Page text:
All this points to this scheme being some way from implementation. Before then, Ludlow Town Council should use a some of its own money to implement soft measures to discourage bad and abusive parking over next summer.

Notes

[1]. We have put forward proposals to increase the capacity of the Upper Galdeford car park by at least 20 spaces by reorganising the parking bays. Smithfield car park could be expanded into the Youth Centre car park at weekends. Extra spaces can be created on-street by marking parking bays. Regulations state that marked bays, which are 4.6m in length, cannot be used in pay and display area such as Corve Street but would be suitable for Old Street and Lower Galdeford.

[2]. I have reported this vehicle to Shropshire Council. It is ironic that its Civil Enforcement Officers recently slapped a ticket on a bus in Ludlow town centre but were not around to witness this event.   

It’s the pits – Shropshire Council slaps a yellow ticket on a local bus

The talk of the town today has been the slapping of a parking ticket on a bus. This happened yesterday. The bus was a scheduled Arriva service parking outside the Ludlow Assembly Rooms on Mill Street. It is a parking bay dedicated to local buses.

But this seems to matter not one jot to Shropshire Council’s civil enforcement officers. One in four of their yellow tickets are cancelled. But they remain slap happy.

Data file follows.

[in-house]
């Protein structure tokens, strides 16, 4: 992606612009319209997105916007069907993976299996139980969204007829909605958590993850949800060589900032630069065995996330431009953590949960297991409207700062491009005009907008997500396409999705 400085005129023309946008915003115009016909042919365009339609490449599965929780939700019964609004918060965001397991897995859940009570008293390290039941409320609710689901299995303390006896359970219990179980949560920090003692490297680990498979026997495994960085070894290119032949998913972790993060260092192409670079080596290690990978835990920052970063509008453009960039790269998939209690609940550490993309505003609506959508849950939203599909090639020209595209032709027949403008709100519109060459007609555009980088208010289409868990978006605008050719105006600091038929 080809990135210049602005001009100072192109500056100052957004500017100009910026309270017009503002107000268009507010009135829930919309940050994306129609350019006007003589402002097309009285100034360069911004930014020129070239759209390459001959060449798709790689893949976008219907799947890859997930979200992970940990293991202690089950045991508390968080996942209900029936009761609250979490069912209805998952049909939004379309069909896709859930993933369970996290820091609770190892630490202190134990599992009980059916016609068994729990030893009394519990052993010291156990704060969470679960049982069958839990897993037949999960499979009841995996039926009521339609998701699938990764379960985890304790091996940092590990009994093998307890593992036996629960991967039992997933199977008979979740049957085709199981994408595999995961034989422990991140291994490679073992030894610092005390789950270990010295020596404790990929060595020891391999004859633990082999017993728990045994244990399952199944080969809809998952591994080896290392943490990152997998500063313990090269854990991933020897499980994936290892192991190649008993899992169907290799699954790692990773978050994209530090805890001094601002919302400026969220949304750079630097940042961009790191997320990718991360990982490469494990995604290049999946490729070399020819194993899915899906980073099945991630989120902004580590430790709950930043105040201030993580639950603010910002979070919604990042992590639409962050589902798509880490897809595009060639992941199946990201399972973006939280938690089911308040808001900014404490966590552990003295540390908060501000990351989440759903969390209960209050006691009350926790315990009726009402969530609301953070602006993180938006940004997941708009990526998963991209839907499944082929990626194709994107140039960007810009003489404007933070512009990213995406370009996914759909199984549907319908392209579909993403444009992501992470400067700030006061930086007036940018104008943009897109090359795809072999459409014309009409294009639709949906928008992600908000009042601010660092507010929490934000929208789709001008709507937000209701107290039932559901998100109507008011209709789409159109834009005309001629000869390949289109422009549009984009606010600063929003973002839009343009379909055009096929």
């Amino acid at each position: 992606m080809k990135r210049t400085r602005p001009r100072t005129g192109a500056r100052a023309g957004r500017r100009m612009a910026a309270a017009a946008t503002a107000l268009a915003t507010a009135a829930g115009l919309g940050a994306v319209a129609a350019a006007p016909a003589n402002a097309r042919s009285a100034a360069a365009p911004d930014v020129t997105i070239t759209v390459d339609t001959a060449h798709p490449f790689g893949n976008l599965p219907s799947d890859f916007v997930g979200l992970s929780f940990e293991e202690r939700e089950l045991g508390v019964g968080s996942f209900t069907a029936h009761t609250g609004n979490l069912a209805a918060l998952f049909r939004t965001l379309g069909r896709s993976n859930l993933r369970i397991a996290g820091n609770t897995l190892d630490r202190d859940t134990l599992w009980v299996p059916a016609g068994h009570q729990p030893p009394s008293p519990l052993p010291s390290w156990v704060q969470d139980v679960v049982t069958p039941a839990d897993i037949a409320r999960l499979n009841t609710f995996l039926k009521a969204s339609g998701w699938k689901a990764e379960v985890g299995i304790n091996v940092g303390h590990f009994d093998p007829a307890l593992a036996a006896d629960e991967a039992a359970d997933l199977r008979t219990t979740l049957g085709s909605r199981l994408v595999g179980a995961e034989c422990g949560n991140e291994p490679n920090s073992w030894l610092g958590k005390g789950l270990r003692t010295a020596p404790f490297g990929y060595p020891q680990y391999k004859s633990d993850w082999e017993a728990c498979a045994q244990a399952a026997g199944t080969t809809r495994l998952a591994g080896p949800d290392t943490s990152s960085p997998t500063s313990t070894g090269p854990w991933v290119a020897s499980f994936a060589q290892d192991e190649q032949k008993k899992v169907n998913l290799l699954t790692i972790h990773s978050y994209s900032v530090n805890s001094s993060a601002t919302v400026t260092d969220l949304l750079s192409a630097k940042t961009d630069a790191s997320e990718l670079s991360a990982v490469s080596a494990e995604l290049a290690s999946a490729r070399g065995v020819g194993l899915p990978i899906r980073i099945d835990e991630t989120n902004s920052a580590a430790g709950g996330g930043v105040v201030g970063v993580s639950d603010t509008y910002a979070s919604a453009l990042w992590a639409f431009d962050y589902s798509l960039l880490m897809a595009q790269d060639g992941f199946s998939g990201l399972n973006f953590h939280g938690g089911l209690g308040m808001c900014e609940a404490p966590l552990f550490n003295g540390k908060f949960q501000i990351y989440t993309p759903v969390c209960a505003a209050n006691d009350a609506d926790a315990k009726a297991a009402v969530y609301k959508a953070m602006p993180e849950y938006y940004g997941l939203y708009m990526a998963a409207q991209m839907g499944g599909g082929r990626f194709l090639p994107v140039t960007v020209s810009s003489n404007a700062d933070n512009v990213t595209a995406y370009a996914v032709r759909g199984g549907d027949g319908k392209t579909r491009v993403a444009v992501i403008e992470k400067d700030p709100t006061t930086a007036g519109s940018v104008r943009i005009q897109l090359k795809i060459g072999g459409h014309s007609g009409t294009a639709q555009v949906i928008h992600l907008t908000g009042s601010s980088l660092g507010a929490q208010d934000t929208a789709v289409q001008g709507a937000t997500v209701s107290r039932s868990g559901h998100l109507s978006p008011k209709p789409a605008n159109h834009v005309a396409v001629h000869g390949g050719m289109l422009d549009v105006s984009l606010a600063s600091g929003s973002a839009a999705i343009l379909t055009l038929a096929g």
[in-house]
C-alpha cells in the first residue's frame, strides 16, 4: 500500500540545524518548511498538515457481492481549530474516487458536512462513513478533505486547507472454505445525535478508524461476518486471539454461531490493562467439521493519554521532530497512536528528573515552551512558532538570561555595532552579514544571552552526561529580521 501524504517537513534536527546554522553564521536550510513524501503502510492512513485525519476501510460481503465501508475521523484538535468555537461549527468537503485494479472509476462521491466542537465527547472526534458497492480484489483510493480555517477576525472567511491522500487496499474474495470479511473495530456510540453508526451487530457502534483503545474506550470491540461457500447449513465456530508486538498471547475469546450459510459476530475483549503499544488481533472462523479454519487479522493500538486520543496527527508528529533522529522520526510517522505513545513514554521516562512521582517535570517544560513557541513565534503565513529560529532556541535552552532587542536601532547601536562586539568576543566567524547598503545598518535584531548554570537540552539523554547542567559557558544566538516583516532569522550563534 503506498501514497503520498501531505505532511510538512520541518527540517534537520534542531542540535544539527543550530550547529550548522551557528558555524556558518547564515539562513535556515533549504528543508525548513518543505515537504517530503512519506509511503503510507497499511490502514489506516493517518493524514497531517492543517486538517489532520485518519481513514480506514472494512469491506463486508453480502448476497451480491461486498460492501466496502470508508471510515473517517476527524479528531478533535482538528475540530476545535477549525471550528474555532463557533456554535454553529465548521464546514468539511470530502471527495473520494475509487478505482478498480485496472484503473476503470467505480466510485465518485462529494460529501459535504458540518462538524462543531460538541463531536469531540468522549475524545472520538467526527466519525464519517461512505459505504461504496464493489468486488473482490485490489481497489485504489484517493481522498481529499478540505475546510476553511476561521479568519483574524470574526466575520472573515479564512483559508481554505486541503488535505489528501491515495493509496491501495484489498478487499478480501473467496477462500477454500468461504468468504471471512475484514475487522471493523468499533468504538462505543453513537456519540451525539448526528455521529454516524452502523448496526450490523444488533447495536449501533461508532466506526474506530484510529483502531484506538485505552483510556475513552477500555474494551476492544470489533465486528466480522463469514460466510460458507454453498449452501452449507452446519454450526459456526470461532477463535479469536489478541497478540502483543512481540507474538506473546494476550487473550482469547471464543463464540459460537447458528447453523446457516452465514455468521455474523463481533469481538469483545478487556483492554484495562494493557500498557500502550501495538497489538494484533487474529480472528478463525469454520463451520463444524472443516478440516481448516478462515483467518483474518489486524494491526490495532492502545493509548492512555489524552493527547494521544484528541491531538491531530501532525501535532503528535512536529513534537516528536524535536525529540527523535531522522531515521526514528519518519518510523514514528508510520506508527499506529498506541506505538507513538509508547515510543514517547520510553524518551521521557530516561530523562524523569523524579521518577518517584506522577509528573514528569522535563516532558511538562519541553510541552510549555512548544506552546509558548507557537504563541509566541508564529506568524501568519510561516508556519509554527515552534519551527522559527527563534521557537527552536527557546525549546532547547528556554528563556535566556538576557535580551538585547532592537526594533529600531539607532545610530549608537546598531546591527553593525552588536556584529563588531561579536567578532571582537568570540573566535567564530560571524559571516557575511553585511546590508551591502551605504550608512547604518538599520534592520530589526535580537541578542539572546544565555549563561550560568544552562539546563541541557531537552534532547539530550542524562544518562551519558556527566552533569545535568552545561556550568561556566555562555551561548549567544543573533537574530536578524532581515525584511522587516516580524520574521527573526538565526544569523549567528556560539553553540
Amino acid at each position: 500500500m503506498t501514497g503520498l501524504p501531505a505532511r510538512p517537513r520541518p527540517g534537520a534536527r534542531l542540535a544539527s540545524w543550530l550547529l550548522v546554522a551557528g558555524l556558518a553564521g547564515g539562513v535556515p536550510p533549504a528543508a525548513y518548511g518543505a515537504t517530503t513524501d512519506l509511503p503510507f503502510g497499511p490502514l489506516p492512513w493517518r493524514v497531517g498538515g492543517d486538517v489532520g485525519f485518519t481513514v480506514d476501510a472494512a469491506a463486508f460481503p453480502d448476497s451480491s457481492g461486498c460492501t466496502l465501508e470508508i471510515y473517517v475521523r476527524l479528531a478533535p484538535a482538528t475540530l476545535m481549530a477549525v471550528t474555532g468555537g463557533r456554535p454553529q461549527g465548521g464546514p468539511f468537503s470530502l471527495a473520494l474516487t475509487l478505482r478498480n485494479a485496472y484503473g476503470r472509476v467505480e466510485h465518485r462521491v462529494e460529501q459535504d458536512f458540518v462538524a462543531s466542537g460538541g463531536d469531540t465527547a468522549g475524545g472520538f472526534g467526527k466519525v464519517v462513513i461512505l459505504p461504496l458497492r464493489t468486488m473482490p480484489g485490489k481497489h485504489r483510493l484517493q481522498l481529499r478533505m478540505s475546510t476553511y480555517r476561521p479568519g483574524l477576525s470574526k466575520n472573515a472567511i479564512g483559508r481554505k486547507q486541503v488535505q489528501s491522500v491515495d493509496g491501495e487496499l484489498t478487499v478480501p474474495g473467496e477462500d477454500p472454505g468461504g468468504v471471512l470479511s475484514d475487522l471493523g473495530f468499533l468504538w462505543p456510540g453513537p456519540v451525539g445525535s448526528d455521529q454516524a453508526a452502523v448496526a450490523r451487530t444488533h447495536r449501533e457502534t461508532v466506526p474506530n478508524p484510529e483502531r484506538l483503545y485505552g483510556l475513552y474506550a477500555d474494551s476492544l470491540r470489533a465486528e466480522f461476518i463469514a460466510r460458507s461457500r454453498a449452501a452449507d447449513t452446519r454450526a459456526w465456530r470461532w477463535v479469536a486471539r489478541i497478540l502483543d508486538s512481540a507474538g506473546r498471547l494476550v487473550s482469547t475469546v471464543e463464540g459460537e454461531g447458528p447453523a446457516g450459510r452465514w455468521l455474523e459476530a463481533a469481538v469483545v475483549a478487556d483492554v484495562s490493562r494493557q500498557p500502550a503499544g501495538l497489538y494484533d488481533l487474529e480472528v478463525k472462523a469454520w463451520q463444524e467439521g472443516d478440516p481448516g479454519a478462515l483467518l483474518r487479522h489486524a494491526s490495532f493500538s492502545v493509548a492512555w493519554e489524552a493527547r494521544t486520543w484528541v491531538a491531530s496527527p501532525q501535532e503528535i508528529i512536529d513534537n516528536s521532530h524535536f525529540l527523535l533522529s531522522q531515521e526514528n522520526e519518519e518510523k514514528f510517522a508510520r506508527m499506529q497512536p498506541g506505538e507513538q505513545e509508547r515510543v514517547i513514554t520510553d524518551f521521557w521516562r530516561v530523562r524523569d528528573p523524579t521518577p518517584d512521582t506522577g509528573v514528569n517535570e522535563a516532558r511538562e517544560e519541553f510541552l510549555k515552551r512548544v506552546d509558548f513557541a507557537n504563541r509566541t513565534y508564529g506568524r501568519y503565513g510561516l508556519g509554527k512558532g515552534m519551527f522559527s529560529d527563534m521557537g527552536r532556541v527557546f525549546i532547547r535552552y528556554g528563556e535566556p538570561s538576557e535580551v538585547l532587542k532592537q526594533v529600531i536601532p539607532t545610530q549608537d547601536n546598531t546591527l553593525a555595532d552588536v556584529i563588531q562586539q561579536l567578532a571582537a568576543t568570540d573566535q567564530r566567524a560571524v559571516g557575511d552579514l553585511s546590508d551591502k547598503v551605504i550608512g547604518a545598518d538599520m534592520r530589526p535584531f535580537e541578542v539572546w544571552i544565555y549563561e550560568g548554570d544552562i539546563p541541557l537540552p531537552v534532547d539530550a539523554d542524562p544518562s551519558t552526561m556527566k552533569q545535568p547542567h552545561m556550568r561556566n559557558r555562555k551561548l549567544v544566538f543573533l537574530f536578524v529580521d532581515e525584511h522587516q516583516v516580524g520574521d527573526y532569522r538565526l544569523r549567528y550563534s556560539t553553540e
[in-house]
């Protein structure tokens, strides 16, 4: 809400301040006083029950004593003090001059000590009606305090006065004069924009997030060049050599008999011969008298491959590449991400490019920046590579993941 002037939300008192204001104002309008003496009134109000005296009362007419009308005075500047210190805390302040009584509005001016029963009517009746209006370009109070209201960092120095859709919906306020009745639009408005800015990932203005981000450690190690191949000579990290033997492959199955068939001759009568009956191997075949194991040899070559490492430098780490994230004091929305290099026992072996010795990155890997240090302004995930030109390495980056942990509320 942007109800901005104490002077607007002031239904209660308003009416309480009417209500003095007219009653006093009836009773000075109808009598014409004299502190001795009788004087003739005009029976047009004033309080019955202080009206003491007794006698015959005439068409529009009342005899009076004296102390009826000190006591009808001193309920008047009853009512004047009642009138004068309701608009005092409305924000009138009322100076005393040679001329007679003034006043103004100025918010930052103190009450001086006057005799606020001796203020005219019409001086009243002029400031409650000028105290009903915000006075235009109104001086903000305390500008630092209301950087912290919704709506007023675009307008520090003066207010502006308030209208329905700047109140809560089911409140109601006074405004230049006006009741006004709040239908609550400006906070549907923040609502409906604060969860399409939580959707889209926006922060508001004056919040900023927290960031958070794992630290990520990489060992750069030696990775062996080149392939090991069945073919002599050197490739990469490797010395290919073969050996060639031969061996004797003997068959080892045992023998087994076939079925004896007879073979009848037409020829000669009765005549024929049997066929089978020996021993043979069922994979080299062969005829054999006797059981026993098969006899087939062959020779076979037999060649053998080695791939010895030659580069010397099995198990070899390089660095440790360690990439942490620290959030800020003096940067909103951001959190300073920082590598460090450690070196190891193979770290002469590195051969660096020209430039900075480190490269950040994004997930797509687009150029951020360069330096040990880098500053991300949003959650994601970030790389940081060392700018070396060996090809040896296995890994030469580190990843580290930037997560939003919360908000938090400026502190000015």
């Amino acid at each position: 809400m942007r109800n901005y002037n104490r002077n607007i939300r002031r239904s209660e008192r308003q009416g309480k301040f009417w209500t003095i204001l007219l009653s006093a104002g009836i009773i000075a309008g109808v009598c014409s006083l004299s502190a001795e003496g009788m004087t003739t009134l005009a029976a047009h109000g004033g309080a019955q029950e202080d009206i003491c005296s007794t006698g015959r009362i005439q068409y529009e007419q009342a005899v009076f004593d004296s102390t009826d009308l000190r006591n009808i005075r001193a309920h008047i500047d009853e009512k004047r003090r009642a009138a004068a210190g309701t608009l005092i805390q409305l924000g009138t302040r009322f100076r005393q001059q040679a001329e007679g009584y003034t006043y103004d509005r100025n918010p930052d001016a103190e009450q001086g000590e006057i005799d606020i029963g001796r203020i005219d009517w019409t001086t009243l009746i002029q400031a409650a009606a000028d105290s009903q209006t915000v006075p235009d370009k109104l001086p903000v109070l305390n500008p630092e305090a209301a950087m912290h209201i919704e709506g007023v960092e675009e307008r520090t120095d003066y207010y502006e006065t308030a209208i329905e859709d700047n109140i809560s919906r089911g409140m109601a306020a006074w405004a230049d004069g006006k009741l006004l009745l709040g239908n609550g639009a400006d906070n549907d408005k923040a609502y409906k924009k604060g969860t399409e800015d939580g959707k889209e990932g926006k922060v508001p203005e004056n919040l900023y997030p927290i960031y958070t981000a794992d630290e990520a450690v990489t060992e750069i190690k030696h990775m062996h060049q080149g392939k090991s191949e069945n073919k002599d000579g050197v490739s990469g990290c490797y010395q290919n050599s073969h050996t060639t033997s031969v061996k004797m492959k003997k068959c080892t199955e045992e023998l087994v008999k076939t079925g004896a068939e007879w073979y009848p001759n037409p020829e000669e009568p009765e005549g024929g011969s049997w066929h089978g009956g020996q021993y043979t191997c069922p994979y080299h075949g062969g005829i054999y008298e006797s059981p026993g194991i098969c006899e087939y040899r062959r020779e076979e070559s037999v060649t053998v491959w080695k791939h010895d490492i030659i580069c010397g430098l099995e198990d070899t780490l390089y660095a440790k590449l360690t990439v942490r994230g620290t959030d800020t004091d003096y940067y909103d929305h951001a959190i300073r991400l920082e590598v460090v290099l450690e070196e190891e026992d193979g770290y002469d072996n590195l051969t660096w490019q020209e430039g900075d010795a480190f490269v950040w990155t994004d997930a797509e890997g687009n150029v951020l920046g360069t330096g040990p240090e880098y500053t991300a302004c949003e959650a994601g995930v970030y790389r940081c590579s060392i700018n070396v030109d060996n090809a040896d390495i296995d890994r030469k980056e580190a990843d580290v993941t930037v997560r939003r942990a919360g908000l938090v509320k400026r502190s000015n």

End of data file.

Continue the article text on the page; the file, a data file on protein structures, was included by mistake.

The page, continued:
Continue reading “It’s the pits – Shropshire Council slaps a yellow ticket on a local bus”

Parking enforcement loses £10 a ticket in Shropshire. Parking money mostly goes to buses. Did you know that?

Are you surprised by this headline? I certainly am.

In 2017/18, Shropshire Council took nearly £640,000 from Ludlow’s car parks and on-street parking machines. That’s three per cent down on the year before, probably due to bad weather over the winter. The ‘profit’ after operating costs was £373,000. Most of the profit is spent on subsidising buses. And, in what may come as a surprise to many people, those hated yellow screen stickers lose money. A loss of around £10 a ticket across Shropshire.

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Should we ban vehicles parking on pavements? I support a national call to end to this hazard

It is time to bring in a nationwide ban on parking on pavements. I am supporting a call by four national organisations to ban pavement parking.

Over Christmas, as throughout the year, pavements around this town and many others have been partially or totally blocked by cars and vans. Yet the roads alongside the pavements have had plenty of room for parking and in most cases, there has not been a parking restriction in sight.

This is selfish parking by motorists who seem to have forgotten that pavements are for pedestrians, children on cycles, people in wheelchairs and on mobility scooters, and parents pushing children in buggies. Pavement users face being forced out into the road because some inconsiderate drivers think that it is better to block the pavement than use a road designed for vehicles to park on.

Continue reading “Should we ban vehicles parking on pavements? I support a national call to end to this hazard”